Johnson v. Johnson

Annotate this Case

421 S.W.2d 605 (1967)

243 Ark. 656

Delmeray JOHNSON, Appellant, v. Laverne Corine JOHNSON, Appellee.

No. 5-4360.

Supreme Court of Arkansas.

December 4, 1967.

Rehearing Denied January 8, 1968.

*606 Claude Carpenter, Jr., and Roy Finch, Jr., Little Rock, for appellant.

Guy H. Jones, Conway, and Phil Stratton, Little Rock, for appellee.

FOGLEMAN, Justice.

This is an appeal from an order of the chancery court denying appellant's motion to dismiss a divorce action and holding him in contempt of court.

The parties had lived together in Little Rock until early July 1966 when the wife left and went to Faulkner County where she filed the suit on July 12, 1966. She took their children with her and obtained employment in Conway. Appellant was served with summons in Pulaski County and filed an answer and an amended answer. In the latter pleading he admitted appellee's allegation of residence in Faulkner County, denying only the alleged grounds for divorce.

Appellant came to Conway where appellee was living on December 11th and the parties lived together as husband and wife in a house she had rented until December 16th when a hearing on her divorce petition had been scheduled. Appellee says that appellant asked her every night when he came home from work if she had called off the divorce action. On December 16th at 8:45 A.M. she called her attorney, told him they "had gone back together" and asked that the case be dismissed. She said that appellant had asked her to take him back and that she did on his promise to be a husband to her and a father to the children. She asked dismissal of the suit on the basis of this promise. Appellant appeared in court on December 16th and represented that the parties had reconciled and that he had moved to Conway. The court then made a docket entry showing the case dismissed. Appellant testified that he left the courtroom about 11 A.M., went back to the house where he stayed a few minutes, and then went to Little Rock where he called his present attorney[1] about 2 P.M. Thereafter a divorce suit was filed in his behalf in Pulaski County and a summons was served on appellee about 4 P.M. when she returned home from work. Appellant's only explanation for these actions was: "I just got to thinking about it and decided I wasn't happy and decided to contact my attorney."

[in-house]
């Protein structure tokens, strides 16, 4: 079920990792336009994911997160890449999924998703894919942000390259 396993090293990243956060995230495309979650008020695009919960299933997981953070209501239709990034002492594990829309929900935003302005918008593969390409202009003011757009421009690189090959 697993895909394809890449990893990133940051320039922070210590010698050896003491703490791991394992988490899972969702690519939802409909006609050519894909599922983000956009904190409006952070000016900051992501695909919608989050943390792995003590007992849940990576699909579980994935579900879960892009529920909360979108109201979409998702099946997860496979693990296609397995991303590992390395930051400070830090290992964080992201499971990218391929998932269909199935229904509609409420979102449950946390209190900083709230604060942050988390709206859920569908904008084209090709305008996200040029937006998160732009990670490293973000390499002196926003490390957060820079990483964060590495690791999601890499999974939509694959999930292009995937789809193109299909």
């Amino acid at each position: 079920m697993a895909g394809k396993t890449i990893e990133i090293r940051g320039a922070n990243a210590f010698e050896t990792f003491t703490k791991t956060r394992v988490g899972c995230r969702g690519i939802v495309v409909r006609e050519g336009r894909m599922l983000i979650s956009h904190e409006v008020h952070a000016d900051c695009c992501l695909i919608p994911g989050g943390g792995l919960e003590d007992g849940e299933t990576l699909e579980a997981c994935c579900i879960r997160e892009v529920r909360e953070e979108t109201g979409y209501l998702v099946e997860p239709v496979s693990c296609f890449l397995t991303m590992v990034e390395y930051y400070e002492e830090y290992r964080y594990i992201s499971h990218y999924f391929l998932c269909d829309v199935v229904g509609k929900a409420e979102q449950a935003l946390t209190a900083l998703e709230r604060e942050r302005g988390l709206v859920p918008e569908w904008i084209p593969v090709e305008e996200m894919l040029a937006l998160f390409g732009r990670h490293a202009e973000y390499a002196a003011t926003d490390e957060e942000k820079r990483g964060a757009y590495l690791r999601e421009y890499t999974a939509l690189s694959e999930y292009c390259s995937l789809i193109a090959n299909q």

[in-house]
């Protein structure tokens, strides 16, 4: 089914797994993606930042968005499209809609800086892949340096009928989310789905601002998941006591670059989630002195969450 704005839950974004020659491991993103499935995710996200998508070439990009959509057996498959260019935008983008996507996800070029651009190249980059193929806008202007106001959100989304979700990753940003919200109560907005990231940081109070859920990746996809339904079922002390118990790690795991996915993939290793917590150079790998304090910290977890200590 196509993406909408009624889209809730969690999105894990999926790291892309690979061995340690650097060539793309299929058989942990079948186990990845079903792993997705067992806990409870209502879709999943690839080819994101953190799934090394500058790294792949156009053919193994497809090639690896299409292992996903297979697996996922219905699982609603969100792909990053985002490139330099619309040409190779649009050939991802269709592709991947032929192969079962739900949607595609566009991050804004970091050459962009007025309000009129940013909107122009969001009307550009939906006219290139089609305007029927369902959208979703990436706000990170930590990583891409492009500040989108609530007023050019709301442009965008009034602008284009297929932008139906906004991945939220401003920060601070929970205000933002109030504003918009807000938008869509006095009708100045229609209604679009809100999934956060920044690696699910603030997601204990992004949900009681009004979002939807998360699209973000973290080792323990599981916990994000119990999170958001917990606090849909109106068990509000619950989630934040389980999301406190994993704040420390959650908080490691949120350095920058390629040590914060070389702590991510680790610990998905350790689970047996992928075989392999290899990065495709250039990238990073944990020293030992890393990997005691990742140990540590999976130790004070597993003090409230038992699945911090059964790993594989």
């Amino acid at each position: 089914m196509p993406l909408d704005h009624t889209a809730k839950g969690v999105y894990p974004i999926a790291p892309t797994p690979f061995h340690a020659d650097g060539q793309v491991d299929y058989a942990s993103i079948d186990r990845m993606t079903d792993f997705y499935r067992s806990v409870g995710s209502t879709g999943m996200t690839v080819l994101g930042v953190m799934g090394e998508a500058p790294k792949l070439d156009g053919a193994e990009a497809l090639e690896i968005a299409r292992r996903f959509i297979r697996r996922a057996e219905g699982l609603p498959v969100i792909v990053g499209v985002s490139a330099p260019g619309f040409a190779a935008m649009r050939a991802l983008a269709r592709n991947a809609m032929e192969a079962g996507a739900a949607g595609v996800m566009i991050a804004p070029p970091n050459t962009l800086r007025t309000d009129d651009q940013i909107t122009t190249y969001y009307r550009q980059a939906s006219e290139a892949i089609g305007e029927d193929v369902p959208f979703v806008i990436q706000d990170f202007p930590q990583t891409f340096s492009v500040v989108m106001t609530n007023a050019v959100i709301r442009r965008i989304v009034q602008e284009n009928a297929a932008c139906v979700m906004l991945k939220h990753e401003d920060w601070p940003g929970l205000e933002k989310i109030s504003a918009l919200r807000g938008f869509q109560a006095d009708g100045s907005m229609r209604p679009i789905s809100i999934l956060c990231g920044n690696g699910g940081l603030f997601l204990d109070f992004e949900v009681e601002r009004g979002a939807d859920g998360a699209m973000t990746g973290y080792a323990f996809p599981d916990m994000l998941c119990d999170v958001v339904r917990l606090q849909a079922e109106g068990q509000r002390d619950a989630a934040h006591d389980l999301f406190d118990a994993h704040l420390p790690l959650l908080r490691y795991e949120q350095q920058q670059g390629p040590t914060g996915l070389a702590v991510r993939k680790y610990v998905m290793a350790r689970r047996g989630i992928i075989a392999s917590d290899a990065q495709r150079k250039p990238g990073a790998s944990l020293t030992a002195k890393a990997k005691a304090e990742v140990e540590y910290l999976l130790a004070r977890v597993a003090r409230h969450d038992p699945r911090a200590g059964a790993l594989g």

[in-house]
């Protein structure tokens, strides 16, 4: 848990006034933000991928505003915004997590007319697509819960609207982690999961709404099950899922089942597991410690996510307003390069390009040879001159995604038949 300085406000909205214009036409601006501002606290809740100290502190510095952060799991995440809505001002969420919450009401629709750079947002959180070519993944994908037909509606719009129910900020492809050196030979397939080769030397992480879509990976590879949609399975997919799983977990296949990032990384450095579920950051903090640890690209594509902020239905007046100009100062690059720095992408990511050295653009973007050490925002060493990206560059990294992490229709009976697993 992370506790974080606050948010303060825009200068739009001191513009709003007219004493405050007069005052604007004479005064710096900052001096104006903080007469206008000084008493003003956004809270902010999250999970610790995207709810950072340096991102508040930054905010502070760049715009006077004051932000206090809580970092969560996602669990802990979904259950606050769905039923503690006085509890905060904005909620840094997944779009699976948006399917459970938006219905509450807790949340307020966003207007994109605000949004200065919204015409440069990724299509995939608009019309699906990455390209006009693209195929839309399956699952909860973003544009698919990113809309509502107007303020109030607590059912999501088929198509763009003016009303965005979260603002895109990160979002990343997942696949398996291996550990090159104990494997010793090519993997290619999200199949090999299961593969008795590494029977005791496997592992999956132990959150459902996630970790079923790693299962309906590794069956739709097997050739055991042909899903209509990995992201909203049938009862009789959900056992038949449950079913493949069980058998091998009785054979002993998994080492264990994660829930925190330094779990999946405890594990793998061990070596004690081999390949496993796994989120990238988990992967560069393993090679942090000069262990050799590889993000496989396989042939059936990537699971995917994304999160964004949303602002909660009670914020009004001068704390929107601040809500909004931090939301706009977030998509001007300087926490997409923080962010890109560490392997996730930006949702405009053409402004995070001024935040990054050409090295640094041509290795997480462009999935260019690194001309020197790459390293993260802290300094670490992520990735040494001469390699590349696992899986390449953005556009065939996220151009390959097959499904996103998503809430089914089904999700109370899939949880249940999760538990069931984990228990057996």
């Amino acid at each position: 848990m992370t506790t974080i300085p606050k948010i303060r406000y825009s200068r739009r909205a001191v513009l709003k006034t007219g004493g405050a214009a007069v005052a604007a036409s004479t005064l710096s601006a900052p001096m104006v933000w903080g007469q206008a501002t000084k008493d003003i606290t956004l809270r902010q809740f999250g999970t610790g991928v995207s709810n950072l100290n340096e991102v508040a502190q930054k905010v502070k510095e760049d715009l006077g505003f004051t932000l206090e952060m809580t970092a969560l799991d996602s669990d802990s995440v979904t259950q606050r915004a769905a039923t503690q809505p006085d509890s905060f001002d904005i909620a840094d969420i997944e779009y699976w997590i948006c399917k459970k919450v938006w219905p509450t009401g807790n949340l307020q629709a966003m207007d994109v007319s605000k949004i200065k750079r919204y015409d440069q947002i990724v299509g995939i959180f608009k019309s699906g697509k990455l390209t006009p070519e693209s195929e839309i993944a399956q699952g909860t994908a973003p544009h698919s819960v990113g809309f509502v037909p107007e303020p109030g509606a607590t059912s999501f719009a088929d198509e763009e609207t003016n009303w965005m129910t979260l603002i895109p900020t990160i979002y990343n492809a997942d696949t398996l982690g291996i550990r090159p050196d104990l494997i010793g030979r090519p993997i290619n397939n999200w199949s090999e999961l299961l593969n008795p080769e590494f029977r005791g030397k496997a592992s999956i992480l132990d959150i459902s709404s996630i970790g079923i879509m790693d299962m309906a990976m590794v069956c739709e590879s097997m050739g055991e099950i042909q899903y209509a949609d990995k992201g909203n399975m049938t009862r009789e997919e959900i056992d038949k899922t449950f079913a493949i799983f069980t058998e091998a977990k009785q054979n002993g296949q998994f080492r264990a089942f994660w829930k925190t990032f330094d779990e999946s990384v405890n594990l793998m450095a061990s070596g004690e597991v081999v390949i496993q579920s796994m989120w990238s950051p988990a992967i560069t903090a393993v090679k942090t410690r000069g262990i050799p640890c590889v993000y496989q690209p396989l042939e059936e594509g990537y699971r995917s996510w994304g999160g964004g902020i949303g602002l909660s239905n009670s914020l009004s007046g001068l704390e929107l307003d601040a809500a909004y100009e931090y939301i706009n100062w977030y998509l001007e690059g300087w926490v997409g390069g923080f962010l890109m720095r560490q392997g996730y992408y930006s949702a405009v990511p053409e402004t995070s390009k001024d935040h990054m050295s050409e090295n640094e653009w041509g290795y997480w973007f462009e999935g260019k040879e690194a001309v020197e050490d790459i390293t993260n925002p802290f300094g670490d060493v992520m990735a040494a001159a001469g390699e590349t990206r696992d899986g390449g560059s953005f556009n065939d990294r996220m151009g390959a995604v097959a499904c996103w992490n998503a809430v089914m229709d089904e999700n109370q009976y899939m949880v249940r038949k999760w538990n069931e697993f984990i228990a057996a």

The chancellor, by order made on December 28th during the same term of court, vacated the December 16th docket entry. He also ordered appellant to show cause on January 6, 1967 why temporary support orders should not be reinstated and why he should not be adjudged in contempt. On that date appellant appeared and filed a motion to vacate the order of December 28th and reinstate that of December 16th, alleging that appellee was not a resident of Faulkner County and that the Pulaski Chancery Court had jurisdiction of the subject matter and the parties. After a hearing on February 10th, the trial court denied the motion to vacate, reduced the amount previously fixed for child support payments, and held appellant in contempt of court. The order provided for a sentence of thirty days in jail and a fine of $100.00, both of which were suspended. Appellant gave notice of appeal from the court's order and stated alternatively that he would ask this court for a writ of prohibition against the trial court from further proceeding in this matter because of jurisdictional questions. Appellant, however, has proceeded by appeal, seeking reversal of the action of the trial court and dismissal of the action. He has not asked for a writ of prohibition here.